Two things are immediately obvious when walking into the Inclosed Letterpress Co. office: a creative person set up this office, and creative things happen in this space. Located in the Mastercraft building, which houses fellow creative companies Scott Drickey Photography, Grain & Mortar Design Studio, and others, Inclosed Letterpress Co. was founded in 2006 by owner and creative director Lesley Pick. She selected the Mastercraft Building in part because the building itself is “so beautiful—it’s wonderful,” she says. “Everyone is happy and friendly in the building. It’s fun to come to work.”
Pick didn’t have to do much to the space after moving in. “We painted the walls white and hung some fun lights. The beautiful exposed wood and brick of the building match the mechanical, industrial feel.” The office is an open concept, intentionally made that way to promote creativity. “You can see what’s actually happening in the creative process,” she adds.
You can also hear what’s happening. Two antique presses clack and bang their way through the relief printing of hand-printed notecards and invitations. Thus, the second reason why Pick picked the Mastercraft—the dock door allowed her large equipment into the building.
The presses are beautifully refurbished and have a special place in Pick’s heart. “New printing technology is automatic and everything comes out the same,” she says. “With these presses, every card is completely different. The color saturation is different. And I can use thicker cotton paper than I could with new printers. Digitally printed stuff is flat, but these give me a more luxurious feel.”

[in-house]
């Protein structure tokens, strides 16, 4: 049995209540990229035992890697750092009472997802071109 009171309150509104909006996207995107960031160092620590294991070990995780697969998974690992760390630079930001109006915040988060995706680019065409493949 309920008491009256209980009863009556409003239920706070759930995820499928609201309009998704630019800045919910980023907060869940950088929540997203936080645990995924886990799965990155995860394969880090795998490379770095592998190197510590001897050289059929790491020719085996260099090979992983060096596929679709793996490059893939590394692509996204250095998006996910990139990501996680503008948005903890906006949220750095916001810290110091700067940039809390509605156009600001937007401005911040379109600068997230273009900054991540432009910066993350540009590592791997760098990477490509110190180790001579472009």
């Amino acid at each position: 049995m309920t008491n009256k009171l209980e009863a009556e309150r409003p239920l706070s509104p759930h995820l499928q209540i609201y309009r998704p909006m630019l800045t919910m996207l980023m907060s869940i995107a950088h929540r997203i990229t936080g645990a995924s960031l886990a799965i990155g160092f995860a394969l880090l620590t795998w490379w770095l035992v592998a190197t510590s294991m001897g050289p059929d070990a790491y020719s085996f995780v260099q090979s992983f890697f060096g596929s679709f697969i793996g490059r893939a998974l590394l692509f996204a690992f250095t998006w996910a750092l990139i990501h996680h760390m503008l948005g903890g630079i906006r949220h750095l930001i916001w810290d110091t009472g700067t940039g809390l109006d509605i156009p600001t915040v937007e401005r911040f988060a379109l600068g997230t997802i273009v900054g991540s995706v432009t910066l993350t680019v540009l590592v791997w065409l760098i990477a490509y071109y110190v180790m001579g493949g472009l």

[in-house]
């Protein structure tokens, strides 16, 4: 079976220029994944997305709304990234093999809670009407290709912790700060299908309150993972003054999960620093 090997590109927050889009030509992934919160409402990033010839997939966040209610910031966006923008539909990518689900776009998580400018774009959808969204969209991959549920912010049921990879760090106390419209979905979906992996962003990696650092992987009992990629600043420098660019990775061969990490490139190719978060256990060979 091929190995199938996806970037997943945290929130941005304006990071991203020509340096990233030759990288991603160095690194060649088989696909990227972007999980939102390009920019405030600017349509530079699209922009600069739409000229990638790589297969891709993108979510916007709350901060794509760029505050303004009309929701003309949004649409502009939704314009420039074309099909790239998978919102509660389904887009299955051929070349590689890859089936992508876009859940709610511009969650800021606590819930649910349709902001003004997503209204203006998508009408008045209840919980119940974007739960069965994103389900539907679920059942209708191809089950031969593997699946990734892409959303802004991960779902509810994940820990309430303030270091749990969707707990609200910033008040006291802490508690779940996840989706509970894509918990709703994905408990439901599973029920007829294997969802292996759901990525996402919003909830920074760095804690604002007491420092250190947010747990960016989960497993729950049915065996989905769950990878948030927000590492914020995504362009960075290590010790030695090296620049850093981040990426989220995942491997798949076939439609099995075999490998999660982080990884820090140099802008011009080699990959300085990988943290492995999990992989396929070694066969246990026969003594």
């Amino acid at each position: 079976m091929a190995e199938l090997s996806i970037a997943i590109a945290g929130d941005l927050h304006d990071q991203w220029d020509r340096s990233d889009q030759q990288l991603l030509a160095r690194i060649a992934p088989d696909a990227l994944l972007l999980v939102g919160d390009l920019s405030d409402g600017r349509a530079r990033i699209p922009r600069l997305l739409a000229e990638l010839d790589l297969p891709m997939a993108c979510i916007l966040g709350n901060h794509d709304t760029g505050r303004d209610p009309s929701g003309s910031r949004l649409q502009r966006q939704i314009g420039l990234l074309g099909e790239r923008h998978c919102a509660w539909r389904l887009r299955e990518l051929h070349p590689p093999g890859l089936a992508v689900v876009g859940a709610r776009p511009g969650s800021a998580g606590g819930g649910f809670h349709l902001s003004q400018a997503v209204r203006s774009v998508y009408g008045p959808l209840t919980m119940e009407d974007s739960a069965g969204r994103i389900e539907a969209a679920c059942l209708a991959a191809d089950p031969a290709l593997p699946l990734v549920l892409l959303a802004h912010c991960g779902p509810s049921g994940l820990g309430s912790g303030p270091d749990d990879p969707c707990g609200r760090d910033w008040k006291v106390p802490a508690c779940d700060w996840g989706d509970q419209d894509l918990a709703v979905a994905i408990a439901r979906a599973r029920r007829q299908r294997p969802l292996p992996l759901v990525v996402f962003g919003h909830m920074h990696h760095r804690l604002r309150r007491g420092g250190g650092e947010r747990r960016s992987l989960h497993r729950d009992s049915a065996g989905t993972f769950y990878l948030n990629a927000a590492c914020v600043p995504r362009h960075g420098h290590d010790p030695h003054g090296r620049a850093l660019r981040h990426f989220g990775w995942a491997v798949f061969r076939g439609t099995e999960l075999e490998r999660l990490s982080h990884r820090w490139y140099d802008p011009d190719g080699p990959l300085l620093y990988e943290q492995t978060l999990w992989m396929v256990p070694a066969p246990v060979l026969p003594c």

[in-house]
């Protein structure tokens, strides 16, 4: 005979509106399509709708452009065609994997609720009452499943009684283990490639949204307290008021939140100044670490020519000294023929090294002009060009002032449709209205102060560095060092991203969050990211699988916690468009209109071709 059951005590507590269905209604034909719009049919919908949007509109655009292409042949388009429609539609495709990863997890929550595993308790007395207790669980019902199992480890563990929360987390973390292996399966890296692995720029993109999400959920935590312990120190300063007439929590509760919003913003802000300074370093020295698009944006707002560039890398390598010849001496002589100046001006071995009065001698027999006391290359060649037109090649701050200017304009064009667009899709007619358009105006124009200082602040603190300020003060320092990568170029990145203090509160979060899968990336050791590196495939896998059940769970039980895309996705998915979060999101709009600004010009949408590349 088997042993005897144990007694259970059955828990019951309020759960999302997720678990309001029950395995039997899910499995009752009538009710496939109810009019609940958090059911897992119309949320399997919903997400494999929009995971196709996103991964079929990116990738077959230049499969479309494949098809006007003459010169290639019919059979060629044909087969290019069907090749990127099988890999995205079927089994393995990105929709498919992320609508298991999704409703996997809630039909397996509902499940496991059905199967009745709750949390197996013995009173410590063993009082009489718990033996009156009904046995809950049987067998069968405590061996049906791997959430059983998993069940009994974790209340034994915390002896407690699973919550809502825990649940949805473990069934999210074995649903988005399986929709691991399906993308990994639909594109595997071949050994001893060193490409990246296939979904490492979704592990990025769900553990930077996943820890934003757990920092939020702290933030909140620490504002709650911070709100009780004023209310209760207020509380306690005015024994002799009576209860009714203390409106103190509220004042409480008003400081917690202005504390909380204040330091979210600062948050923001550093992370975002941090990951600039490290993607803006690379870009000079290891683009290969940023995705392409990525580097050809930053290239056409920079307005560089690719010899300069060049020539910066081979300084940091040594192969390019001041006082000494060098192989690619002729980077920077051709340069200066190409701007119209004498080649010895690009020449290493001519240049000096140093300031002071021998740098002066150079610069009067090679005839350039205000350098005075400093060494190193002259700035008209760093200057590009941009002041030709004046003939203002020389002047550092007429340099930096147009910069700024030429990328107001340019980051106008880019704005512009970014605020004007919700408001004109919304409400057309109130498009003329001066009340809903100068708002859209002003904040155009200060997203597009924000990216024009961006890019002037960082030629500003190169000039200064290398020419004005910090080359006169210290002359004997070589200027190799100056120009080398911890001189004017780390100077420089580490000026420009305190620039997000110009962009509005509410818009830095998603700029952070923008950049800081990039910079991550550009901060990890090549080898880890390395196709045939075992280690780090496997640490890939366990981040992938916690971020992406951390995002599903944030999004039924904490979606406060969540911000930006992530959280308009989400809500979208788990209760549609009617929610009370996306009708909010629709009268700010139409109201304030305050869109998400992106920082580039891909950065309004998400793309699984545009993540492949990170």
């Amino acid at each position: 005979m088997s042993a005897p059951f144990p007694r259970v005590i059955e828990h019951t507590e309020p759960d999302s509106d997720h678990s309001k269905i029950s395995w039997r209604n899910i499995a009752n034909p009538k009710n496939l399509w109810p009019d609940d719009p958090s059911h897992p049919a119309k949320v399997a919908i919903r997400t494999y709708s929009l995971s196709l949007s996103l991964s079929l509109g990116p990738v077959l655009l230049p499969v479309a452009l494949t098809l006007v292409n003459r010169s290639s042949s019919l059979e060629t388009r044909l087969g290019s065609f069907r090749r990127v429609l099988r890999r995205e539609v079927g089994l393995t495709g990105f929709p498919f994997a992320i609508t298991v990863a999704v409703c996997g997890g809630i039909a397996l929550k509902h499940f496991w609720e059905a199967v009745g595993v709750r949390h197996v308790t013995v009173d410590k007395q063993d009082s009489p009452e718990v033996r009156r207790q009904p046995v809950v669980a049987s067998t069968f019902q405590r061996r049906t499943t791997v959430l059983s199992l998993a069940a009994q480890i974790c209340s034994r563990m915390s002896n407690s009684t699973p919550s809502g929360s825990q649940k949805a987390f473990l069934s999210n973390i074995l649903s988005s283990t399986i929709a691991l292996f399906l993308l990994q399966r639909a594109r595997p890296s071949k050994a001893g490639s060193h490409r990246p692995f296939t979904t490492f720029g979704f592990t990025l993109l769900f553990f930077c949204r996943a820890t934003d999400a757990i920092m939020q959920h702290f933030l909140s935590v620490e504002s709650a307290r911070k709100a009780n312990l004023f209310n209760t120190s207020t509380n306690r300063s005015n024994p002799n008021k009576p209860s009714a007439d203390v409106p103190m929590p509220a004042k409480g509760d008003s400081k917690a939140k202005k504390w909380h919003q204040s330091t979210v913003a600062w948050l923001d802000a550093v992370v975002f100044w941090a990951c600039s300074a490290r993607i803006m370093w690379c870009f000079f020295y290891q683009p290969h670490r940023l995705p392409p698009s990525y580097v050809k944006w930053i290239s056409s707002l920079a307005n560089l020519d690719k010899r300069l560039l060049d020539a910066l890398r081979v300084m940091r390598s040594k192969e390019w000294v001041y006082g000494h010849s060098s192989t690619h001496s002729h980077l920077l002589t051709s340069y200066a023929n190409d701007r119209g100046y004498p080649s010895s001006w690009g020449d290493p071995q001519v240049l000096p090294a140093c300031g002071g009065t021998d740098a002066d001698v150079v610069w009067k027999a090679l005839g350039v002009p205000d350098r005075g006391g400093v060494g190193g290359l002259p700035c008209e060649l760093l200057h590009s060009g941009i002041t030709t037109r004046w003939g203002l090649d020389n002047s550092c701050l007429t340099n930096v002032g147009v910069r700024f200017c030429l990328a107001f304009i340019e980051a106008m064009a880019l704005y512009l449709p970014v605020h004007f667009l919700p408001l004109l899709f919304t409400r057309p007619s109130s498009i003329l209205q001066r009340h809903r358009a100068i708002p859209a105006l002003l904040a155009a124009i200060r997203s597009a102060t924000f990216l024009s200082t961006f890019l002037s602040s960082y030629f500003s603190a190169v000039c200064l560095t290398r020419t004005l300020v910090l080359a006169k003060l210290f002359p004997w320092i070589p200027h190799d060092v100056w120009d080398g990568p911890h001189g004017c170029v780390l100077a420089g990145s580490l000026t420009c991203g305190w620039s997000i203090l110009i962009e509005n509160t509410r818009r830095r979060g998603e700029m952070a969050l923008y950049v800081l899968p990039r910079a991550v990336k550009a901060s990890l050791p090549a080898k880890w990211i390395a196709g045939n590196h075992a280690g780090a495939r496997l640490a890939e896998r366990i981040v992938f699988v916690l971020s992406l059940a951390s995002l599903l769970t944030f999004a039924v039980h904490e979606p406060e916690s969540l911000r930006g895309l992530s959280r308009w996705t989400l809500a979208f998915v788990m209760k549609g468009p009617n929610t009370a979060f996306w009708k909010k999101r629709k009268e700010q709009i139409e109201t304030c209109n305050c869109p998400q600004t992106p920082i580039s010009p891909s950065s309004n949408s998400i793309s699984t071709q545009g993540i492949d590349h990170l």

Before moving to the Mastercraft Building, the presses sat in the basement of her father’s house. Her father was also a printer and often works side-by-side with Lesley today. One is a Chandler & Price Old Style from 1896 that she purchased from a company in Indiana that specializes in refurbishing old printing presses, and the other is a press she bought from a printing company in Fremont that went out of business. The second press is from the 1920s and was refurbished by her father for his printing company.
Pick is quick to point out the differences between the two presses. “See how the spokes are wavy on this one and straight on the other?” she asks, proudly gazing upon the presses as though they are honored guests in the room. While she readily admits that these old presses are more difficult and time-consuming (and louder) to use than modern-day digital printers, it’s a compromise she’s willing to make. “It does get loud around here,” she admits, adding that the bulk of their printing happens on the weekend when nobody else is in the office.
She’s made quite an impression with her work. In fact, she was voted a Top Ten Designer to Watch in 2017 by the trade publication Stationery Trends.
Kathryn Nygren, owner at Found & Flora in Wahoo, understands why she was voted a top designer.
“We love that it’s something different that we can’t find anywhere else,” Nygren says. “The quality is great and Leslie is really easy to work with.”
This love of old presses does not mean that Pick shuns technology. The graphic designer by trade creates custom invitations and cards on computer programs to be printed on 100 percent cotton paper.
During the week, Pick is joined by lead designer Allison Kuklis. Together they share the creative space and create products featured in the Methodist Gift Shop, Spruce, and several other retailers locally along with numerous retailers throughout the United States and Canada. Inclosed Letterpress Co. is entertaining thoughts of the future. If an expansion is in the cards, Pick anticipates staying in the Mastercraft Building and acquiring a bigger space. She wants to be in a creative, artistic space and she’s found that in this building.
Visit inclosedco.com for more information about their printing business.
This article was printed in the April/May 2018 edition of B2B.